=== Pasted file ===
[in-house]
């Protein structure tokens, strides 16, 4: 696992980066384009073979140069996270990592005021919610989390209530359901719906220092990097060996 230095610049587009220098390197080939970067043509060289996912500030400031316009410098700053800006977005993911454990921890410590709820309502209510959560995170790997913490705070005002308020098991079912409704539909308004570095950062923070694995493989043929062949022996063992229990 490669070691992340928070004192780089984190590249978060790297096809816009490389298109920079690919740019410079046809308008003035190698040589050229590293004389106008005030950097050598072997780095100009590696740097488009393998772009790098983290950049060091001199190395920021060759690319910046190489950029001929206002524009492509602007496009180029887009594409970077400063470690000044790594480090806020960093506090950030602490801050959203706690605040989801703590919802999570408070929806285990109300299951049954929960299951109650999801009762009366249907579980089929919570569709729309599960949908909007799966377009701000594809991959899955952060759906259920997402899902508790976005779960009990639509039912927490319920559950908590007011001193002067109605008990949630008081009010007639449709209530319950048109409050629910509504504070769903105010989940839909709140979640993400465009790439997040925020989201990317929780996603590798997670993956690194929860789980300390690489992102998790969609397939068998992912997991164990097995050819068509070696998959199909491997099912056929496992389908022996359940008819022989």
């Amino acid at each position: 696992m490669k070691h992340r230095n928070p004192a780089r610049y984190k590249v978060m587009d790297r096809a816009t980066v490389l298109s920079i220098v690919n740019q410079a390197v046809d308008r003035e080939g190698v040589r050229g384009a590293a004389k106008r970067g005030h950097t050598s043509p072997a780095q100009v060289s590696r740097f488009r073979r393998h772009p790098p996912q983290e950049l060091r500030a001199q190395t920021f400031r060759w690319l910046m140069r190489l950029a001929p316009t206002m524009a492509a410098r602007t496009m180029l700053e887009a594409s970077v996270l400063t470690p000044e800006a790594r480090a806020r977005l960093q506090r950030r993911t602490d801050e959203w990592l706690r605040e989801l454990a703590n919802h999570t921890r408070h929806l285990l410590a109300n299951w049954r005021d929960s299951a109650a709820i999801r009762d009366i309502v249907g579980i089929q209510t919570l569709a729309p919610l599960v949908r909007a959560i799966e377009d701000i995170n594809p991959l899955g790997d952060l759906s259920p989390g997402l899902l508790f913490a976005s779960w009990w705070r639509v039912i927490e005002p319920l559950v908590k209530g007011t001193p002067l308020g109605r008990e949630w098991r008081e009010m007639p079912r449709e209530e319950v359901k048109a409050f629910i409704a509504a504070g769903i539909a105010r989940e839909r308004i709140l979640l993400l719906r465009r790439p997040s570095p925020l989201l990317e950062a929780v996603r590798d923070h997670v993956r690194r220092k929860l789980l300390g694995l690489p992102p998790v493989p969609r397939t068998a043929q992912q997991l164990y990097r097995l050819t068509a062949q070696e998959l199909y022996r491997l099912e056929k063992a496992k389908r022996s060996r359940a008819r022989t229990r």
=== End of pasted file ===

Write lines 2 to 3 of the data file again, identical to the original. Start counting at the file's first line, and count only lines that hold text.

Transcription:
């Protein structure tokens, strides 16, 4: 696992980066384009073979140069996270990592005021919610989390209530359901719906220092990097060996 230095610049587009220098390197080939970067043509060289996912500030400031316009410098700053800006977005993911454990921890410590709820309502209510959560995170790997913490705070005002308020098991079912409704539909308004570095950062923070694995493989043929062949022996063992229990 490669070691992340928070004192780089984190590249978060790297096809816009490389298109920079690919740019410079046809308008003035190698040589050229590293004389106008005030950097050598072997780095100009590696740097488009393998772009790098983290950049060091001199190395920021060759690319910046190489950029001929206002524009492509602007496009180029887009594409970077400063470690000044790594480090806020960093506090950030602490801050959203706690605040989801703590919802999570408070929806285990109300299951049954929960299951109650999801009762009366249907579980089929919570569709729309599960949908909007799966377009701000594809991959899955952060759906259920997402899902508790976005779960009990639509039912927490319920559950908590007011001193002067109605008990949630008081009010007639449709209530319950048109409050629910509504504070769903105010989940839909709140979640993400465009790439997040925020989201990317929780996603590798997670993956690194929860789980300390690489992102998790969609397939068998992912997991164990097995050819068509070696998959199909491997099912056929496992389908022996359940008819022989």
């Amino acid at each position: 696992m490669k070691h992340r230095n928070p004192a780089r610049y984190k590249v978060m587009d790297r096809a816009t980066v490389l298109s920079i220098v690919n740019q410079a390197v046809d308008r003035e080939g190698v040589r050229g384009a590293a004389k106008r970067g005030h950097t050598s043509p072997a780095q100009v060289s590696r740097f488009r073979r393998h772009p790098p996912q983290e950049l060091r500030a001199q190395t920021f400031r060759w690319l910046m140069r190489l950029a001929p316009t206002m524009a492509a410098r602007t496009m180029l700053e887009a594409s970077v996270l400063t470690p000044e800006a790594r480090a806020r977005l960093q506090r950030r993911t602490d801050e959203w990592l706690r605040e989801l454990a703590n919802h999570t921890r408070h929806l285990l410590a109300n299951w049954r005021d929960s299951a109650a709820i999801r009762d009366i309502v249907g579980i089929q209510t919570l569709a729309p919610l599960v949908r909007a959560i799966e377009d701000i995170n594809p991959l899955g790997d952060l759906s259920p989390g997402l899902l508790f913490a976005s779960w009990w705070r639509v039912i927490e005002p319920l559950v908590k209530g007011t001193p002067l308020g109605r008990e949630w098991r008081e009010m007639p079912r449709e209530e319950v359901k048109a409050f629910i409704a509504a504070g769903i539909a105010r989940e839909r308004i709140l979640l993400l719906r465009r790439p997040s570095p925020l989201l990317e950062a929780v996603r590798d923070h997670v993956r690194r220092k929860l789980l300390g694995l690489p992102p998790v493989p969609r397939t068998a043929q992912q997991l164990y990097r097995l050819t068509a062949q070696e998959l199909y022996r491997l099912e056929k063992a496992k389908r022996s060996r359940a008819r022989t229990r």